Kobayashi Maru A-Level

Jun 6th, 2011 | Filed under Uncategorized

Apparently it’s newsworthy that a couple of exam questions posed to students taking a-levels (or AS equivalent) have, in actual fact, been impossible to answer. There are those who (quite rightly) are arguing that by posing an impossible question, students might have spent too much time on it, and it might have otherwise damaged their chances of performing well on the other questions. I have two words in response to that:

Kobayashi Maru.

Worth pointing out that I’m not a trekkie, but it’s a pretty valid parallel. I think it’s good that these kids were faced with questions to which a correct answer was not actually achievable. That happens in life from time to time – you’re faced with a problem that you simply can’t solve. How you deal with that is what’s important.

In the case of an exam that features a question that cannot be answered, that very fact tests two skills. The first is the ability to prioritise the answering of questions, to allocate a set time to each, and to keep to that. If a question worth 5% of the paper is impossible, and you spend more than 5% of your time on it to the detriment of other questions, you’re doing it wrong.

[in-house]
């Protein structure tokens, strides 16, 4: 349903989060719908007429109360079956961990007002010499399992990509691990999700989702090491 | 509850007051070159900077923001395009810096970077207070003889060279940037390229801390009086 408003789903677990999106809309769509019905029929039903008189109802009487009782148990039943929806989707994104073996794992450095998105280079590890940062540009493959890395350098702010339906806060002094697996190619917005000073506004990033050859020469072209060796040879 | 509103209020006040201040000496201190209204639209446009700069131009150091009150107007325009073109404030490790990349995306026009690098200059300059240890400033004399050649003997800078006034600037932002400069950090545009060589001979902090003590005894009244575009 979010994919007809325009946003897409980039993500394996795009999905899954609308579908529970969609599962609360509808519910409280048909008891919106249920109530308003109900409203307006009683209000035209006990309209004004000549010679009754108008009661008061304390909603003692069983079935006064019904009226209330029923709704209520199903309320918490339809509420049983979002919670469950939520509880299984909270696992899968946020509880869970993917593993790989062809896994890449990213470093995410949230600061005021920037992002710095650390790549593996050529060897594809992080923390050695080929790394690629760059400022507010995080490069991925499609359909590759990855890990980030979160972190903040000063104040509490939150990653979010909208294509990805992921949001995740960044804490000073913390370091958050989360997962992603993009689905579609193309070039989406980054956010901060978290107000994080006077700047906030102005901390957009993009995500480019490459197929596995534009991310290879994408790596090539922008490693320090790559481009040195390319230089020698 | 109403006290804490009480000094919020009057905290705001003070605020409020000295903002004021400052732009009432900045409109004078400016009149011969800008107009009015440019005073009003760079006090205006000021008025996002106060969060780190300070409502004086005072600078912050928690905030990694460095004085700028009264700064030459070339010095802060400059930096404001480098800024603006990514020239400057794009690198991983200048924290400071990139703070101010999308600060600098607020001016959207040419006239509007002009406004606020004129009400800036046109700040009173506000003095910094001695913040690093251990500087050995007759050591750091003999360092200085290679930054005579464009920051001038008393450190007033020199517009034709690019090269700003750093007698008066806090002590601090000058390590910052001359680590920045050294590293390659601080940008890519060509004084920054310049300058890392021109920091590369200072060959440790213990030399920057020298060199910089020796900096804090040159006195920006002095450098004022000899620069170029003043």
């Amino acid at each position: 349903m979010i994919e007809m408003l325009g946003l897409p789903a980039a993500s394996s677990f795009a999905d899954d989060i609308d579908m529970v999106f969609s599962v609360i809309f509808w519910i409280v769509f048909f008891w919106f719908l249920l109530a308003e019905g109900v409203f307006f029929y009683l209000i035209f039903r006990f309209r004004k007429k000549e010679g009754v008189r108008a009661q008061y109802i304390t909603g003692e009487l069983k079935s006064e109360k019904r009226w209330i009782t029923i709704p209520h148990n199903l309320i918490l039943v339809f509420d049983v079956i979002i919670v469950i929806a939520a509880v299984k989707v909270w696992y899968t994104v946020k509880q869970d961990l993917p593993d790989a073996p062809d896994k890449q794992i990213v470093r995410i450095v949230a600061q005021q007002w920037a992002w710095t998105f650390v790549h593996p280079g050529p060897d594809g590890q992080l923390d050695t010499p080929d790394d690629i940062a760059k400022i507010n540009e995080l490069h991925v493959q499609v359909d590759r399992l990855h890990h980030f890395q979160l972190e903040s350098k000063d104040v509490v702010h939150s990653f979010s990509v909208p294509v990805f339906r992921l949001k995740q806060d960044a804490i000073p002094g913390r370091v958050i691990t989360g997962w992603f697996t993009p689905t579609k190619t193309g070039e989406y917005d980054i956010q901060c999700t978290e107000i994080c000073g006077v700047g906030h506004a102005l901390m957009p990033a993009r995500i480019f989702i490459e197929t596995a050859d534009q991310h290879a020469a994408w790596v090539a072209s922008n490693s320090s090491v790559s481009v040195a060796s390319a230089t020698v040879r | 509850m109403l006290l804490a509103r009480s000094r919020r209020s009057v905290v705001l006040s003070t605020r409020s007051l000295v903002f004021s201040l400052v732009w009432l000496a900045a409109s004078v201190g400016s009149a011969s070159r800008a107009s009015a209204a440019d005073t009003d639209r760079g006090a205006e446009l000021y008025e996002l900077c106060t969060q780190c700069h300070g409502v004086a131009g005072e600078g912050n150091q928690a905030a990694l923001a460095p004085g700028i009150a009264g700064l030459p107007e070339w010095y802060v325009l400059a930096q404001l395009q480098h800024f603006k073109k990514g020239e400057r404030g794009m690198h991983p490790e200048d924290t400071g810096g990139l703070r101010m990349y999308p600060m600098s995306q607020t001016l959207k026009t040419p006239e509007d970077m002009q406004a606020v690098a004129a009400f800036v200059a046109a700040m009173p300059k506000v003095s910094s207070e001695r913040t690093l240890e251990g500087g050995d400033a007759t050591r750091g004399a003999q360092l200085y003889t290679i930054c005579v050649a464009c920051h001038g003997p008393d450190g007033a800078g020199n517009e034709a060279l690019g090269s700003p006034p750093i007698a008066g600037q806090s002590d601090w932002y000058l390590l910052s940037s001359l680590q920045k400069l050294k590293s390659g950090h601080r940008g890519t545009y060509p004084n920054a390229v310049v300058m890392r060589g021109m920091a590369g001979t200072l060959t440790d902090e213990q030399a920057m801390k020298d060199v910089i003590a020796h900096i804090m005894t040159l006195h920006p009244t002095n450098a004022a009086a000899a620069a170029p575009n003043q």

The second is the ability to recognise a problem that you cannot solve, and to accept that. One might argue that, far from spending no more than 5% of one’s time on the question, the goal should be to understand as quickly as possible that it’s impossible, and to move on with the minimum of delay. The faster you spot it, the more time you can have to spend on the questions that can be answered.

My a-level maths paper (or it could have been GCSE I guess) contained trick questions and everything – I say we should be doing more to baffle students, so as to really understand how their processes work.

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